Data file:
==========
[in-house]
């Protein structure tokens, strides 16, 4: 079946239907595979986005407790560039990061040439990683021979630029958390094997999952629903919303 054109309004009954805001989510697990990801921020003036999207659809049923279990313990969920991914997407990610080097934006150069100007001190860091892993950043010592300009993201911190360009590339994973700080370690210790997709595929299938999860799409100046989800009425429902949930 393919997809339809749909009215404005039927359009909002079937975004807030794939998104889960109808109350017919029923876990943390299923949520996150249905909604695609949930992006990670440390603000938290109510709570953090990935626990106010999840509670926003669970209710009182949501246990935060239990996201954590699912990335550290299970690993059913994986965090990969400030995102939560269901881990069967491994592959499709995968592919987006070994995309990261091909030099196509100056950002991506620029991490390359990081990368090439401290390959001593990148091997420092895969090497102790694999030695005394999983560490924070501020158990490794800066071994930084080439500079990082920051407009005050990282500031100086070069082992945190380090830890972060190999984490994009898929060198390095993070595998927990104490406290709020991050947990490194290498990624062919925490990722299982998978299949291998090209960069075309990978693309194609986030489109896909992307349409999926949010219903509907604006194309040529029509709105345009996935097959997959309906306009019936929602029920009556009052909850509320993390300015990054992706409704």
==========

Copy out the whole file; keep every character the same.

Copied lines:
[in-house]
């Protein structure tokens, strides 16, 4: 079946239907595979986005407790560039990061040439990683021979630029958390094997999952629903919303 054109309004009954805001989510697990990801921020003036999207659809049923279990313990969920991914997407990610080097934006150069100007001190860091892993950043010592300009993201911190360009590339994973700080370690210790997709595929299938999860799409100046989800009425429902949930 393919997809339809749909009215404005039927359009909002079937975004807030794939998104889960109808109350017919029923876990943390299923949520996150249905909604695609949930992006990670440390603000938290109510709570953090990935626990106010999840509670926003669970209710009182949501246990935060239990996201954590699912990335550290299970690993059913994986965090990969400030995102939560269901881990069967491994592959499709995968592919987006070994995309990261091909030099196509100056950002991506620029991490390359990081990368090439401290390959001593990148091997420092895969090497102790694999030695005394999983560490924070501020158990490794800066071994930084080439500079990082920051407009005050990282500031100086070069082992945190380090830890972060190999984490994009898929060198390095993070595998927990104490406290709020991050947990490194290498990624062919925490990722299982998978299949291998090209960069075309990978693309194609986030489109896909992307349409999926949010219903509907604006194309040529029509709105345009996935097959997959309906306009019936929602029920009556009052909850509320993390300015990054992706409704």